“Hood Feminism”: Feminism for Working-Class Women
By Gender Bent
October 1, 2013
Middle-class, white women have always been the poster children of feminism, and regardless of a woman’s race it could always be a rich man’s, err, woman’s movement. Considering the wealth gap between families in the United States have been color-coded and broken down by race, let’s not forget that there is a certain privilege to having the availability and resources to fight for equal rights and battle social disparities.
Writers Mikki Kendall and Jamie Nesbitt Golden created the blog Hood Feminism with the mission to share their personal stories about financial struggle, and discuss the lack of progress there is in feminism for women who are not white, educated and middle class.
By Niesha Miller, AFROPUNK Contributor
In the blog’s introduction, Golden states “While Big Name Feminists are debating The End of Men, women on the margins–women like me–are sleeping at train stations and working double shifts for paltry wages. They are buying school supplies with rent money. They are fighting for citizenship because they aren’t the ‘right kind of immigrants.’”
Kendall later adds, “This site is a place for the other hood chicks, for the ones living in the inner city and navigating poverty, as well as the ones in the country making a dollar stretch.”
A few months ago, the New York Times reported that a study published by the Institute for Public Policy Research argued that feminism “failed working-class women,” suggesting that feminists are more focused on combating men in the boardroom rather than helping out their fellow women.
I like the term “Hood Feminism” because it creates an additional vertical to the movement towards gender equality. Not all women have the same social issues. The word “Hood” isn’t exactly synonymous with a specific race or ethnicity, but when used, people of color usually come to mind.
Women of color have to simultaneously combat racism and sexism. Not that fighting for women’s equality is easy, but many women have to battle the disparities that are caused by racism before having the luxury of solely worrying about how to make it in a man’s world.
The ideology of feminism stems from academia, and ironically many working-class women do not have access to education, especially many who are from the “hood.”
Education isn’t always an option, and not always a priority in many American households, but studies have shown that an education is the foundation to creating a better life for you and your family.
Attending the best schools are supposed to lead to the high paying jobs, that will create the financial stability needed to help a family prosper in a great community, and with all the resources needed to influence the next generation of stable adults.
Many individuals spend the early part of their lives preparing for college by attending the best prep schools, learning second languages, playing instruments and participating in other after-school activities.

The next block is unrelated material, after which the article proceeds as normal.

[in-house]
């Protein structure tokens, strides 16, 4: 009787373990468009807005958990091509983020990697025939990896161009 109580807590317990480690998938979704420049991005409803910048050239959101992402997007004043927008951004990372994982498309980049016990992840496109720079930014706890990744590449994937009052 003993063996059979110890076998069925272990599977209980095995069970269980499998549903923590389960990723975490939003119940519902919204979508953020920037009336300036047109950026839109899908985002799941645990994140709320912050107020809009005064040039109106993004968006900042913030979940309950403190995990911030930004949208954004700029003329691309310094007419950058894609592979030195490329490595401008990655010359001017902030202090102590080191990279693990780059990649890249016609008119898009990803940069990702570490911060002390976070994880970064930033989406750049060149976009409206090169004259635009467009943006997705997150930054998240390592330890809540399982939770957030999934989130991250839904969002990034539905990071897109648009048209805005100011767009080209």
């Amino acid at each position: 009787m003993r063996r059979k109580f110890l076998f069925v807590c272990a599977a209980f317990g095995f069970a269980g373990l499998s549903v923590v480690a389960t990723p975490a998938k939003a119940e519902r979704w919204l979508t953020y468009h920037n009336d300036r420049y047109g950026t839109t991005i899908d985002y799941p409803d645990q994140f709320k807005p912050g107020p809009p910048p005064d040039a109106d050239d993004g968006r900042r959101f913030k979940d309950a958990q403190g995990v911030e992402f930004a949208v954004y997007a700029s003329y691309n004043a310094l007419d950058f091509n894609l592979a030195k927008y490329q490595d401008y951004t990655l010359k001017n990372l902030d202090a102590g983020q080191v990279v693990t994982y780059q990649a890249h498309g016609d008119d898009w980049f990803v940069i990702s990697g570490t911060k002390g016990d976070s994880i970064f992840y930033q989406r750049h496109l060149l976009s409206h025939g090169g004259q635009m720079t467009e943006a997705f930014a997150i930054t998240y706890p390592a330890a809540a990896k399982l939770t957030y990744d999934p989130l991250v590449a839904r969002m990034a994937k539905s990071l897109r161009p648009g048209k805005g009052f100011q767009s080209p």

While others help their parent(s) keep the household together by learning to be a family contributor at an early age. Working age students in lower-income families sometimes have to work to help pay bills, save for college and juggle after-school activities that sometimes have to be paid for out of pocket if they attend an inner-city school with limited resources. And that’s if students are afforded these “privileges.” Many children drop out of school to help take care of their families if that becomes a required sacrifice.
Women have come a long way fighting for equality in the home, and career and academic fields, however there is a group of young girls who will never get a chance to experience the progression because of these disparities.
Obviously, a group of mainstream feminists can not solve the issues that plague the women of the inner-city, and even if they could it would be a lose, lose situation.
If mainstream feminists continue to have little involvement in the progression of lower-income women, who have much more to lose in the sexist battle for fair pay and equal opportunity, there will continue to be a creation of sub-feminism categories from women whose issues aren’t being heard. But if there is such a thing as a caped, feminist crusade that fights for the equality of ALL women, especially those who might be brown, not the “right kind of immigrants” and/or living in lower-income communities, they’ll be looked at as guilted saviours.
Before any saving, or continued indifference can be given between the various feminists groups, dialogue needs to take place to bridge the gap. It’ll probably be long time before this happen, but communication will have a better chance at working once there there is a genuine concern for different problems that women face despite their individual struggle and background. Focused groups are great for combing through special interests, but unity for all women must be the main objective.